The Palestinian Political Environment has Changed Between 2000 and 2007

Infusions of foreign funds into the PA budget from late 2000 through 2002 directly correlated to increases in violence. Only when Israel enforced a near total separation from the Palestinians in 2003-2004, did the level of terrorist killing decline significantly. But this was soon followed by increasing factional violence, which is consistent with the fact that money was still  available to purchase weapons and pay the salaries of the expanding militias.

During the second Intifada, the Palestinian Authority was headed by Yasir Arafat, who tolerated and abetted terrorist groups. The new Palestinian leadership in the West Bank is widely accepted as the most moderate yet, with Prime Minister Salam Fayyad and President Mahmud Abbas at the helm. In an effort to bolster the new government, foreign donors are offering record levels of aid in 2007.

Nevertheless, there are serious questions about how much control over armed elements these more moderate leaders really have. The past correlation between increased aid and increased violence during the previous Intifada, and research questioning commonly held beliefs about the roots of terrorism and radicalism, require more investigation by and discussio n in the media.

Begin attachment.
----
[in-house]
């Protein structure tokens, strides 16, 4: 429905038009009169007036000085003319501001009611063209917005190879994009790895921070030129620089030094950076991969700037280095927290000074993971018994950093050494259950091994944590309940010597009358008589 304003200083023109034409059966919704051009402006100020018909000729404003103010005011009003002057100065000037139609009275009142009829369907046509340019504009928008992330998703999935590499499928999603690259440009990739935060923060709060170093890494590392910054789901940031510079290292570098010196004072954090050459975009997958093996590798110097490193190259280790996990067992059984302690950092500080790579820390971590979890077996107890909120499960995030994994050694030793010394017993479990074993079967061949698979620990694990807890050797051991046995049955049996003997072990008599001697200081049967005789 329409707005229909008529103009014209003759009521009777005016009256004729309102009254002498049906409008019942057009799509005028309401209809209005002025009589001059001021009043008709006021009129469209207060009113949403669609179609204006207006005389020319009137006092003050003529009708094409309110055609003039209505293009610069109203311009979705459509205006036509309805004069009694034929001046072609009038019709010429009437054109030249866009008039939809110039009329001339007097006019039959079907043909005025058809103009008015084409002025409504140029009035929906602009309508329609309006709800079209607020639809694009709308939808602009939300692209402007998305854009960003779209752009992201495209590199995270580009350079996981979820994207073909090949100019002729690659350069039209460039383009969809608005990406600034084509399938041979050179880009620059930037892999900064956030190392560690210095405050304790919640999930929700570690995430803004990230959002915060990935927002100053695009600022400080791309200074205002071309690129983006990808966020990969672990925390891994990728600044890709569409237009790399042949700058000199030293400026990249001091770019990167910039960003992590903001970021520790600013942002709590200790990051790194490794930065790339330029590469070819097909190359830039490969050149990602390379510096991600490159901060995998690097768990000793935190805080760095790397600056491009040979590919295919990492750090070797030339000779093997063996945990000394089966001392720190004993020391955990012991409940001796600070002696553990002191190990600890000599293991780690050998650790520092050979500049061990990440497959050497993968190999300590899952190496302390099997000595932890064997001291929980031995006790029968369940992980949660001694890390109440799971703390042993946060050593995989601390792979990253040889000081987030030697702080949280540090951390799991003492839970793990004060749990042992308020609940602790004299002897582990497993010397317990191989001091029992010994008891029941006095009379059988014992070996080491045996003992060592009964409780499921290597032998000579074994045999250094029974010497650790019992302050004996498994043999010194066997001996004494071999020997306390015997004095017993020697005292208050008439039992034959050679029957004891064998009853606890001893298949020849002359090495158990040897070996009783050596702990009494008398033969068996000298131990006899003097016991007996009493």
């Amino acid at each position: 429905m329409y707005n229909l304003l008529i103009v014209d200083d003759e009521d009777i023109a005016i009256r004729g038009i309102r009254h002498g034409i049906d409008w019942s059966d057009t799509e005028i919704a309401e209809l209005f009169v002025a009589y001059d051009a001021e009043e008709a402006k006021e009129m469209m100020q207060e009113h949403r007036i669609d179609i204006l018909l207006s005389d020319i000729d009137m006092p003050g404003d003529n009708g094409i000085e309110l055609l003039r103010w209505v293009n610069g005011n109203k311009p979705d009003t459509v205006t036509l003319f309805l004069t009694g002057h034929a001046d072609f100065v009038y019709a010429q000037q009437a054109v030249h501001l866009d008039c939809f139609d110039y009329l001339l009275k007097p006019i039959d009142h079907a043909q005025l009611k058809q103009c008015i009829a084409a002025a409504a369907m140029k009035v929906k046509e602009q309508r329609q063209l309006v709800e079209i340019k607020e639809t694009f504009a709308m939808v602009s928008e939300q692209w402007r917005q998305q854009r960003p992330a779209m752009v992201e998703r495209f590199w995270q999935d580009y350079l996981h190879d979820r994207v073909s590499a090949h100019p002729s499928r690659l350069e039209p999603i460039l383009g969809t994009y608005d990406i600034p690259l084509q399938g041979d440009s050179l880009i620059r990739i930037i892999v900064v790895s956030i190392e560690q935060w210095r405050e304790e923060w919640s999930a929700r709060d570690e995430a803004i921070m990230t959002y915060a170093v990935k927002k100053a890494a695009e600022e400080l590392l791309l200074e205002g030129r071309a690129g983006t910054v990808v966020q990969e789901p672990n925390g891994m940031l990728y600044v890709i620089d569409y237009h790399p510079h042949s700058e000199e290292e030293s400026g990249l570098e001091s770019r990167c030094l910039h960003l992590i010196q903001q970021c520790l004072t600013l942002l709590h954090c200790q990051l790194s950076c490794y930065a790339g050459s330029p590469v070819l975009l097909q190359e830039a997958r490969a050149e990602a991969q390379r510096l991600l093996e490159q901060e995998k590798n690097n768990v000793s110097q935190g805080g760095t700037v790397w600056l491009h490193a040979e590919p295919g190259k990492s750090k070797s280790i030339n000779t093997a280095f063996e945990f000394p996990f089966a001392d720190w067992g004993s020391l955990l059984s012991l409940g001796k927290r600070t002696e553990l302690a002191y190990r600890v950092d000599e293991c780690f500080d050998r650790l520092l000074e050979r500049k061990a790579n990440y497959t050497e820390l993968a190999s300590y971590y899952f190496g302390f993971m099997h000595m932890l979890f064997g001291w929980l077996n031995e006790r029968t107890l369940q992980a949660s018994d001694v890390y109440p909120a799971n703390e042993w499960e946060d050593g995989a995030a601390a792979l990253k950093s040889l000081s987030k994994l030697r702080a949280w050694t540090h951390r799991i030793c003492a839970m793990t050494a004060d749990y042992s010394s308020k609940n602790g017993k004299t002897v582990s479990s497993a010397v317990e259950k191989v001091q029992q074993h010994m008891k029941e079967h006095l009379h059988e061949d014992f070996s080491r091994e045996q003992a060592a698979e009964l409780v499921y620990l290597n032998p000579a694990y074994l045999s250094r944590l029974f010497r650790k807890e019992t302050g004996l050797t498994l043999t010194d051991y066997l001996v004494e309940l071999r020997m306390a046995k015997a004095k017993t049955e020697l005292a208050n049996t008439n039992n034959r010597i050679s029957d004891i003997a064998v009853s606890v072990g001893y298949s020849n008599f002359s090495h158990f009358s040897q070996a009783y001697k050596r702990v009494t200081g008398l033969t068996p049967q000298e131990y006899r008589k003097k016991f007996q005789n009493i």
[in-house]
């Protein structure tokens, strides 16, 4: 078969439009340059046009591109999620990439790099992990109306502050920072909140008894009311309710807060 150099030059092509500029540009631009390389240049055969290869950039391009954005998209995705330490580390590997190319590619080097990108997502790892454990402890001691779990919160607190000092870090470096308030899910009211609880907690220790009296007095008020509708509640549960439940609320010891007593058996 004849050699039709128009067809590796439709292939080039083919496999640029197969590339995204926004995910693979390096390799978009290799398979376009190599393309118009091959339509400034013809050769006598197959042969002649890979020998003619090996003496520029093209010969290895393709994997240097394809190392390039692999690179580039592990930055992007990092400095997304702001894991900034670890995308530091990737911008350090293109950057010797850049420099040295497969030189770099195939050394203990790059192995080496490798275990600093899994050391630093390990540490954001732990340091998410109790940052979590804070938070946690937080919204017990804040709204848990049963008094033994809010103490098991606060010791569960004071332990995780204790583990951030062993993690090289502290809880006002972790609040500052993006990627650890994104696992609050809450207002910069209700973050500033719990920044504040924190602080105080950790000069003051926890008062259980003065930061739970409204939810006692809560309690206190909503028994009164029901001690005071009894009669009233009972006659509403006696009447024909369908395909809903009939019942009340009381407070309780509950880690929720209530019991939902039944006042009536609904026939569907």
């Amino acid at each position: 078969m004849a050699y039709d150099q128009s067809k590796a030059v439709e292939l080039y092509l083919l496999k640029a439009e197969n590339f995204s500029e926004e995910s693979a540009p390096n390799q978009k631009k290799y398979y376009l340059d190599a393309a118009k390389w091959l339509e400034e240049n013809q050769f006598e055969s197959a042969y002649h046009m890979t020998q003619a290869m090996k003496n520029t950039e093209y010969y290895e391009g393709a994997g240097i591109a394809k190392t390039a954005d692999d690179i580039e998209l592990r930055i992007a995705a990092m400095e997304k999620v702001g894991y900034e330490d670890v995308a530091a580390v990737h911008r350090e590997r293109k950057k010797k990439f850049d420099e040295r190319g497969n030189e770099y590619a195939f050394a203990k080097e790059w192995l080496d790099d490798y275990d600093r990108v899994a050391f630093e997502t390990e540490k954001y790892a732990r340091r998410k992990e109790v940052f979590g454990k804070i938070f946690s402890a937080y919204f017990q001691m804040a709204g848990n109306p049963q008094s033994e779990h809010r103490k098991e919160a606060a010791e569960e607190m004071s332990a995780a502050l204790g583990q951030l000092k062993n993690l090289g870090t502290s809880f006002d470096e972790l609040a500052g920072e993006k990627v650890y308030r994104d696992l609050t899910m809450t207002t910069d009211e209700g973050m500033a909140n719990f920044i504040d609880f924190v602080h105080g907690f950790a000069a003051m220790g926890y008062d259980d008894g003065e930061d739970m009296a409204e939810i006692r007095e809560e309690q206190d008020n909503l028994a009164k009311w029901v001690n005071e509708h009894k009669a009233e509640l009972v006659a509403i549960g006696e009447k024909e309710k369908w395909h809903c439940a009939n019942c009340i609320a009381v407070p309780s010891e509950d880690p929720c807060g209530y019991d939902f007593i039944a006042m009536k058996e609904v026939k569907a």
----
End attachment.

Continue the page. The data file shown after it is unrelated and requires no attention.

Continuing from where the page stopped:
World Bank, “Four Years, Intifada, Closure and Palestinian Economic Crisis: An Assessment,”2004

World Bank, ‘Twenty Seven Months, Intifada, Closure and Palestinian Economic Crisis: An Assessment,” 2003

IMF, “West Bank and Gaza: Fiscal Performance in 2006,” March 2007

EU, “Does Direct Aid to the Palestinian Authority Help the Palestinian Arabs,” March 2005

IMF, “West Bank and Gaza,” Sept. 15, 2003

World Bank , “Economic Update and Potential Outlook,” March 2006

Report on anti-Israeli terrorism by Intelligence and Terrorism Information Center, March 2007

Data on Palestinian internal violence 2002, 2003, 2004 in AP article,  Oct.6, 2005

Palestinian Independent Commission for Citizen’s Rights, web site

Data from statistics of Palestinian Human Rights Monitoring Group, web site

OCHA reports,  2005 – 2007